My Take on the 2015 Maritime Strategy: Thumbs Up

My Take on the 2015 Maritime Strategy: Thumbs Up
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Today the U.S. Navy, Marine, and Coast Guard, collectively known as the sea services, released a “refreshed,” a.k.a. revised, edition of the 2007 Cooperative Strategy for 21st Century Seapower. The process of drafting, debating, and publishing a strategy that conforms to today’s geostrategic realities consumed several years and proceeded in fits and starts. The resulting product isn’t bad at all.

A few quick-strike responses, in no particular order. One, “refresh” is a misnomer. While the new strategy is clearly a descendant of its 2007 forebear, it’s over twice as long page-wise—probably more than that word-count wise, as the words are densely packed onto the pages rather than spaced out in the glossy, pamphlet-like 2007 strategy. 

Two, the Asia pivot set in motion by the 2007 strategy—albeit before the slogan was formulated—continues! Rather than make the case for concentrating resources and energy on the Western Pacific and greater Indian Ocean, the new document follows the logic already spelled out. Its framers reiterate, for instance, that 60 percent of naval forces will be stationed in the (maladroitly dubbed) “Indo-Asia-Pacific” region in the coming years, in keeping with the “rebalance” to East, South, and Southwest Asia. Europeanists also have their day after being mostly left out of the 2007 Cooperative Strategy. The document pays homage to NATO, notes that ballistic-missile-defense destroyers will be forward-deployed to Spain, and the like.

Reinserting Europe into the strategic mix makes the Maritime Strategy a mostly Eurasian document—especially considering its observation that maritime movement is increasingly viable through polar waters, along Eurasia’s northern rampart. Sea power can increasingly hug Eurasia all around the perimeter, albeit intermittently in the Arctic basin. The Western Hemisphere will be a largely U.S. Coast Guard theater—the Coast Guard gets far more play than it did in 2007, incidentally, which is all to the good—while Africa will remain an “economy-of-force” theater overseen by combined forces using joint high-speed vessels, afloat staging bases, and kindred low-cost shipping and platforms.

Three, the service chiefs take a sober view of the access-denial challenge, pronouncing “all-domain access” the one capability to rule them all. None of the fine things the sea services hope to accomplish—welding together a “global network of navies” to police the sea and sky, responding to natural disasters or humanitarian emergencies, quelling piracy, weapons proliferation, or seaborne terrorism—can be accomplished without ready access to geographic zones where these endeavors unfold. Access is Job #1.

Four, the refreshed strategy calls out China. China was conspicuously absent from the 2007 strategy—which did little to mute suspicions among the Chinese leadership that the sea services were gunning for China. The strategy rightly observes that relations with China remain a mixed bag, with some efforts at cooperation unfurling alongside Beijing’s unlawful maritime territorial claims and other attempts to make maritime East Asia a Chinese preserve. It’s worth noting, moreover, that China commands by far the most verbiage of any country in the strategy. Prospective allies and partners—including rising powers like India—are laundry-listed among other countries with which naval leaders vow to forge collaborative relations.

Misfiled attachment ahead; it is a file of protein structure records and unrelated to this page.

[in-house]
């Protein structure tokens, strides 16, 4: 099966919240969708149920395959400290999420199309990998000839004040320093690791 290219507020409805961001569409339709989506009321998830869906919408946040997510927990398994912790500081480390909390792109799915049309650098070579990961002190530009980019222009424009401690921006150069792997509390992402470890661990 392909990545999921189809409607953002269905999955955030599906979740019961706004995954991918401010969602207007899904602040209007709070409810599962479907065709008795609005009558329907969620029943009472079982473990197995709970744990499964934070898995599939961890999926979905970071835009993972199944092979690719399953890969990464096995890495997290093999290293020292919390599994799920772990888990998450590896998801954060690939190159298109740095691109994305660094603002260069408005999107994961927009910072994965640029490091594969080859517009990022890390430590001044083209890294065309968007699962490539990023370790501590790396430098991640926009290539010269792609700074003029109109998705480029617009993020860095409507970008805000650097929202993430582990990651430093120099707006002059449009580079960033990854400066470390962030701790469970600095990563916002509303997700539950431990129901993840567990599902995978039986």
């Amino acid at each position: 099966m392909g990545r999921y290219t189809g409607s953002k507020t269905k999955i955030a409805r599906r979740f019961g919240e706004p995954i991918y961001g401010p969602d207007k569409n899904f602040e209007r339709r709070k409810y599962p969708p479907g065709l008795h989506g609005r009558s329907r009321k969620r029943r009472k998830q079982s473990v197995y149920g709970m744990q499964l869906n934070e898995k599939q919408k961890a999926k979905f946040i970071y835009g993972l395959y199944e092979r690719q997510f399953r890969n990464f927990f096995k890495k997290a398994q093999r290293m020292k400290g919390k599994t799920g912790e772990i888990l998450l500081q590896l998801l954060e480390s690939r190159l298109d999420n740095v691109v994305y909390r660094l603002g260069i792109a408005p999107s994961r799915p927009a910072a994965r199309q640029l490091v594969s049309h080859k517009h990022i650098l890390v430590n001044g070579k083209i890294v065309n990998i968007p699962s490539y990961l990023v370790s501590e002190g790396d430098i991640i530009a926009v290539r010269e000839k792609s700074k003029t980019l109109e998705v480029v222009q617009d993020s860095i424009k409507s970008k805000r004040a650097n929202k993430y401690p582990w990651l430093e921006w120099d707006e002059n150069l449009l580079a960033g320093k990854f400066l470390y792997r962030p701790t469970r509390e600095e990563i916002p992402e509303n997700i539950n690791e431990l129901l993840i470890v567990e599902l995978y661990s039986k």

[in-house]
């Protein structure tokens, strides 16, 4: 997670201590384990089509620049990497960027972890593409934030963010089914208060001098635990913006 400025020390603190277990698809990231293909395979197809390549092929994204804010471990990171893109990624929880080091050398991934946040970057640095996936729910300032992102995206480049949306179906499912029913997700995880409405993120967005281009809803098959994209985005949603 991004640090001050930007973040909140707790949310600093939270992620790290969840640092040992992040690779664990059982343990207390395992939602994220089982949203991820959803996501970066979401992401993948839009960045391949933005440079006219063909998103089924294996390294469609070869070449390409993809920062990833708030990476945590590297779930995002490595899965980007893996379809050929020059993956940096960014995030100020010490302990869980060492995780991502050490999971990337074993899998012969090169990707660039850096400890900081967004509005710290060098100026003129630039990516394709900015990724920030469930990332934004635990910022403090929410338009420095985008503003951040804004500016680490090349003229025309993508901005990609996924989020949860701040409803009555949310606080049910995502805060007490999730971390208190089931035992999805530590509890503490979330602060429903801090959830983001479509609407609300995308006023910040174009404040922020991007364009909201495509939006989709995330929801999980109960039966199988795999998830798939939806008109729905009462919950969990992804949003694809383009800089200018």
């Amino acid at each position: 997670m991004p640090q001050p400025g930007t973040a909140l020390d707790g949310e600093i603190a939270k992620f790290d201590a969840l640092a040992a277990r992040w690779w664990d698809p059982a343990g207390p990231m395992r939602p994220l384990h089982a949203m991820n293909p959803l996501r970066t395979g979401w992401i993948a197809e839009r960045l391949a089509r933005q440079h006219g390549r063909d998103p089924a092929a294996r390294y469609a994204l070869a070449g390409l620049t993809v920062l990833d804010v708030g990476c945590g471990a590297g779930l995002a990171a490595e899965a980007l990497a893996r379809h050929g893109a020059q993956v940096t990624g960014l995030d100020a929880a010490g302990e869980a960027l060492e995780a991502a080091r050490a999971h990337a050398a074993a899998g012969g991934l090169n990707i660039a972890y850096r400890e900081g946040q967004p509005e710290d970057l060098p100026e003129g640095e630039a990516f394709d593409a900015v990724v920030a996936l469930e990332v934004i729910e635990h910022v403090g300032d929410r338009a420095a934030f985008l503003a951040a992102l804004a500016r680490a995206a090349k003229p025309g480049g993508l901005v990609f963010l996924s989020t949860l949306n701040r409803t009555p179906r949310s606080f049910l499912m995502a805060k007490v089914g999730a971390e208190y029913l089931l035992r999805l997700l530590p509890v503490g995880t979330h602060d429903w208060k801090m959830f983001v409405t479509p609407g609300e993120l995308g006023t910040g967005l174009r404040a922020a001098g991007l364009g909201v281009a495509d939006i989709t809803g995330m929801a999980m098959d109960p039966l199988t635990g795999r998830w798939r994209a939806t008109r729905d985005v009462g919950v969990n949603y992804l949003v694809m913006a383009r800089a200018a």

One hopes the strategy’s framers see that most of the cooperative things—counterpiracy, for instance—are happening beyond the arcs of the Western Pacific island chains and the Malay Peninsula. Most of the competitive things are happening in the China seas, imperiling American allies such as Japan, Taiwan, and the Philippines. Perhaps the habits of cooperation will radiate from outer maritime theaters into East Asia, perhaps not. That’s the diplomatic challenge before us—and China can always say no to U.S. and allied overtures.

And five, the service chiefs evidently took aboard some of the pointed criticisms of the 2007 Maritime Strategy. Critics rightly pointed out that strategy puts resources behind its purposes, and that the 2007 strategy was silent on that crucial topic. That made the document a strategic concept more than a strategy per se. A fatal shortcoming? Hardly, in my view. There are advantages to not mooring strategy in what’s transpiring now, now, now. Nonetheless, the 2015 strategy talks ship numbers and dispositions, makes the obligatory plea for Congress and the administration to exempt naval forces from sequestration, and on and on. It does acknowledge resources. 

The upside to this is that the new strategy is a strategy; the downside is that inserting today’s budgetary woes, platforms and weapon systems, and controversies of various stripes, the strategy could take on a musty odor before long. Events may move on, rendering parts of it moot. Whereas the 2007 strategy had longevity by abjuring the concerns of the day, then, the 2015 strategy may itself need to be refreshed before long.

This was my early take on the refresh, which ran over at Foreign Policy in January. It supplies a few things to look for in the new document. My overall snap verdict on the 2015 Maritime Strategy: thumbs up. How well the sea services execute the strategy will—of course—be the arbiter of its success. Being good on paper only goes so far. The sea services have made the promise—now they have to perform.



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